All customers are not created equal. In many retail businesses, the age-old “80-20” rule applies: 80% of your income comes from 20% of your customers. Consider your own business. Naturally, it’s important to try to bring new people in the door. But are you also doing everything you can to keep and maximize the clients who currently account for the bulk of your business?
The days of conspicuous consumption may have passed, but well-chosen symbols of success and status are still important to today’s affluent customers. Consumers come to you with a passion for the unique, in both product and experience. If you can meet their needs and exceed their expectations, they will join the ranks of your best customers.
Once you know who your best customers are and what they want, communicate with them regularly.
Who are they? Your best customers are your most loyal and, when managed properly, your most profitable. Here’s a profile of the top echelon of your customer base:
They buy more often. They’re more likely to think of you for small occasions as well as major ones. They’re also more apt to purchase jewelry for themselves.
They spend more money. Generally, your best customers are already sold on the value represented in your store, so they’re more inclined to buy above your average sale.
They take less time. They rely on your guidance and your knowledge of their gift patterns, tastes, and quality standards to help them make decisions quickly. That raises your sales-per-hour figure, freeing up time for you and your sales staff to create more business.
They refer other customers like themselves. As a rule, your best customers take great pride in their jewelry and are likely to tell friends, neighbors, and acquaintances where they bought it. These others often are similar in income bracket and buying habits, potentially adding to your best-customer pool.
They are less price-sensitive. Your best customers expect to be treated fairly and demand value – but they are less inclined than the average customer to equate value with price.
They carry no “acquisition cost.” Once you’ve earned their trust and respect, they’ll keep coming back regardless of advertising.
They tell you about problems and are quicker to forgive. Your best customers will usually bring problems regarding your products or service to your attention quickly, giving you the opportunity to rectify the matter.
This top stratum of your customer base is critical to your continued growth. Building their loyalty can present a challenge when you’re also catering to the other 80% of your clients. You need to find new and unusual ways to surprise and delight them every day.
A best-customers strategy. The first step is to find out who your best customers are and what they want. Consider using a survey to identify the merchandise interests, service expectations, and purchase patterns of affluent consumers in your area. A local marketing firm can help you compile the survey.
Commercial mailing-list companies can aid in detailing the demographics of your market and in segmenting your area according to your specifications. Often, you can buy lists sorted by specific demographic characteristics such as income level, zip code, age, or occupation. You might also consider building a list custom-suited to your needs. Though this is a more costly option, many marketing firms can provide a detailed analysis of your existing best-customer profile and then build a list of those likely to fit that description.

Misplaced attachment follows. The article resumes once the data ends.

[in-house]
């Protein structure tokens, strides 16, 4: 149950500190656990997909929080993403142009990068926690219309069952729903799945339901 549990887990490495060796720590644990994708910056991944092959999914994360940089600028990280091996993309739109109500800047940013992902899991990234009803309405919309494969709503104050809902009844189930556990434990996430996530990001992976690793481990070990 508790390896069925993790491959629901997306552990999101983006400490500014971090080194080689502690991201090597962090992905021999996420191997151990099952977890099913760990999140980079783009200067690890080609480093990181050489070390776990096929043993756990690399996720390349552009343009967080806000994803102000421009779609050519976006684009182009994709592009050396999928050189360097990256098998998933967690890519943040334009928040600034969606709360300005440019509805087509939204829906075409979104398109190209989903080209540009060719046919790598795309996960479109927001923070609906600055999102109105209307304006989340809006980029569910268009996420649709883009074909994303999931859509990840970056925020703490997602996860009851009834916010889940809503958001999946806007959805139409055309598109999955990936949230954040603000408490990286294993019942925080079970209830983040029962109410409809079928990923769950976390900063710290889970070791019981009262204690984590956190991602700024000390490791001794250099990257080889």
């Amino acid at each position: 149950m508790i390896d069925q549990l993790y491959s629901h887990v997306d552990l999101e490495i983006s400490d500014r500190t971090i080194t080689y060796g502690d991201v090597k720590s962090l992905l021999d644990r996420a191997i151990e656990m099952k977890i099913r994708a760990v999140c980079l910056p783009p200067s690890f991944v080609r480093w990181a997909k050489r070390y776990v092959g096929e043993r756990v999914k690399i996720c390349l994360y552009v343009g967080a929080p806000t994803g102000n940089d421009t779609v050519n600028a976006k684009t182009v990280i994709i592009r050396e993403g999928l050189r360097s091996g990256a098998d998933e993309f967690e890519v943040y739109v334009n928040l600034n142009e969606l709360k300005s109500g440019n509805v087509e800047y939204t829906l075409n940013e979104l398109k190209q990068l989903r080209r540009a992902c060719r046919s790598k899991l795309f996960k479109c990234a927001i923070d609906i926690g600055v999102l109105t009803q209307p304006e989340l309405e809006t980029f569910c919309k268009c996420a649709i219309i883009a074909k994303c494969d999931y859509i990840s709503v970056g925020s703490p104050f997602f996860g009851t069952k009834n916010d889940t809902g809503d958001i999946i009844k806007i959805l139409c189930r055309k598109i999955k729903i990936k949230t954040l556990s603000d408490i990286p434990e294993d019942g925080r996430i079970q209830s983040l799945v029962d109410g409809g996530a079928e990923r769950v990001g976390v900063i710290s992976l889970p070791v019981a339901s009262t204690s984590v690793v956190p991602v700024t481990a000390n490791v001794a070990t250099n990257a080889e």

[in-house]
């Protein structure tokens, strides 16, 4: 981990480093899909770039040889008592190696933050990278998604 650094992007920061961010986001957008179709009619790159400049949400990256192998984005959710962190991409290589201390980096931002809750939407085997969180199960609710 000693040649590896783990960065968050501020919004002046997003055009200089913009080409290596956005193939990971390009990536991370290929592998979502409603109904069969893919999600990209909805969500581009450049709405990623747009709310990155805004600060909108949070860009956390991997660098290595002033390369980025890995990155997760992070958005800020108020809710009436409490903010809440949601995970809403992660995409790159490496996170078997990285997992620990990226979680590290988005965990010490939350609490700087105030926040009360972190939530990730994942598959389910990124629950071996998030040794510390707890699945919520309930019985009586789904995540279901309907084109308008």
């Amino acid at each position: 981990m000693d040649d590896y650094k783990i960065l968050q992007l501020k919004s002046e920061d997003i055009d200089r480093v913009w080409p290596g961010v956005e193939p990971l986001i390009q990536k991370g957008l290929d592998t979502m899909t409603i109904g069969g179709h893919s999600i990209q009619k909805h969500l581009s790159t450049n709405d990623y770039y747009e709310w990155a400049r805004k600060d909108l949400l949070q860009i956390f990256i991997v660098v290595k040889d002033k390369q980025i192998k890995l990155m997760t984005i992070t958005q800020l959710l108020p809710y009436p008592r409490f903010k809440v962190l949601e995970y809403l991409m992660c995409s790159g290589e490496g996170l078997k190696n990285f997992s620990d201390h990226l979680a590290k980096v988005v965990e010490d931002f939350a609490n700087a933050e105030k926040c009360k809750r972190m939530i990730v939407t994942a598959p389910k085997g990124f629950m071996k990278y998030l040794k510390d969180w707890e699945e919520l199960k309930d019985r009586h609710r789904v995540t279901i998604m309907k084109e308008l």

Consider offering an incentive for people to complete your survey. Service incentives such as a gift certificate for an appraisal tend to mean more than merchandise discounts to this target group. Even with an incentive, however, don’t expect more than a 20% to 30% response. Make sure you mail to a large-enough sample to obtain useful information.
Once you know who they are and what they want, communicate with them regularly. A direct-mail newsletter is an effective way to do this. Let them know you’re paying attention and that you have what they’re after. Appeal to the emotional triggers that motivate all customers to buy, but highlight the parts of your business that apply particularly to this group. Mention specific brand or designer names; also include quality assurances, the history and reputation of your business, or customer testimonials.
Create incentives and services specifically focused on your best customers. Serve as a trend-spotter. For example, you might use your newsletter to highlight a new or unique gemstone, designer, or fashion direction. You might also present information on service offers or how to care for jewelry.
As part of your strategy, identify other retail businesses that are likely to draw from the same best-customer pool. Work with other purveyors of luxury items in your area to attract and share customers. Consider holding jointly hosted parties, giveaways, or community-service events.
The personal touch. Attentive follow-up and personal service are critical in maintaining the loyalty of your best customers. Set up a system for capturing relevant personal and service information. Establish standards for client follow-up by such means as satisfaction calls, thank-you notes, and special-occasion reminders. Stress among your sales associates the importance of listening carefully to your best customers. Encourage creativity in coming up with new ways to exceed customer expectations.
Every staff person and every aspect of your business should be geared to maintaining and maximizing your best-customer base. Your sales and profits will reflect the fruits of your efforts.
Janice Mack Talcott and Kate B. Peterson are the principals of Performance Concepts, a company that trains specialty retailers.